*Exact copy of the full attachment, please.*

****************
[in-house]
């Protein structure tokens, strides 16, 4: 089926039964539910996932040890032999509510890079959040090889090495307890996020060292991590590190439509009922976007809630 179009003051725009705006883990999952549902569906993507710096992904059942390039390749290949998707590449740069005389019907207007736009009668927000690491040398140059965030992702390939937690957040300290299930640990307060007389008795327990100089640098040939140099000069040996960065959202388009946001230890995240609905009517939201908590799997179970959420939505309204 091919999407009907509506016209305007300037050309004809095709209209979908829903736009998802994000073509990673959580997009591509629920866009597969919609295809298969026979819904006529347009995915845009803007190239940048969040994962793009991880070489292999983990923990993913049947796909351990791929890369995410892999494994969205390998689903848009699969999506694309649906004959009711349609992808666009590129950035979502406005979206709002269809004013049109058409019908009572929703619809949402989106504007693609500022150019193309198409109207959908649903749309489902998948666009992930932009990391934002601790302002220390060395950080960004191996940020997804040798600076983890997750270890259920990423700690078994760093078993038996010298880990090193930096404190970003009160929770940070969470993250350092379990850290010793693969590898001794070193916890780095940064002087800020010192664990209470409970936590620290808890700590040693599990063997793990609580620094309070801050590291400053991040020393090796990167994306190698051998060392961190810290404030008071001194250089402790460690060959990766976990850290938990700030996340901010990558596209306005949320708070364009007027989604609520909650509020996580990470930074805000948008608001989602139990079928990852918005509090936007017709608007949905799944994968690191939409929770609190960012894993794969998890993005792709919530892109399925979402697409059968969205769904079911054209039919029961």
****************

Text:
[in-house]
């Protein structure tokens, strides 16, 4: 089926039964539910996932040890032999509510890079959040090889090495307890996020060292991590590190439509009922976007809630 179009003051725009705006883990999952549902569906993507710096992904059942390039390749290949998707590449740069005389019907207007736009009668927000690491040398140059965030992702390939937690957040300290299930640990307060007389008795327990100089640098040939140099000069040996960065959202388009946001230890995240609905009517939201908590799997179970959420939505309204 091919999407009907509506016209305007300037050309004809095709209209979908829903736009998802994000073509990673959580997009591509629920866009597969919609295809298969026979819904006529347009995915845009803007190239940048969040994962793009991880070489292999983990923990993913049947796909351990791929890369995410892999494994969205390998689903848009699969999506694309649906004959009711349609992808666009590129950035979502406005979206709002269809004013049109058409019908009572929703619809949402989106504007693609500022150019193309198409109207959908649903749309489902998948666009992930932009990391934002601790302002220390060395950080960004191996940020997804040798600076983890997750270890259920990423700690078994760093078993038996010298880990090193930096404190970003009160929770940070969470993250350092379990850290010793693969590898001794070193916890780095940064002087800020010192664990209470409970936590620290808890700590040693599990063997793990609580620094309070801050590291400053991040020393090796990167994306190698051998060392961190810290404030008071001194250089402790460690060959990766976990850290938990700030996340901010990558596209306005949320708070364009007027989604609520909650509020996580990470930074805000948008608001989602139990079928990852918005509090936007017709608007949905799944994968690191939409929770609190960012894993794969998890993005792709919530892109399925979402697409059968969205769904079911054209039919029961």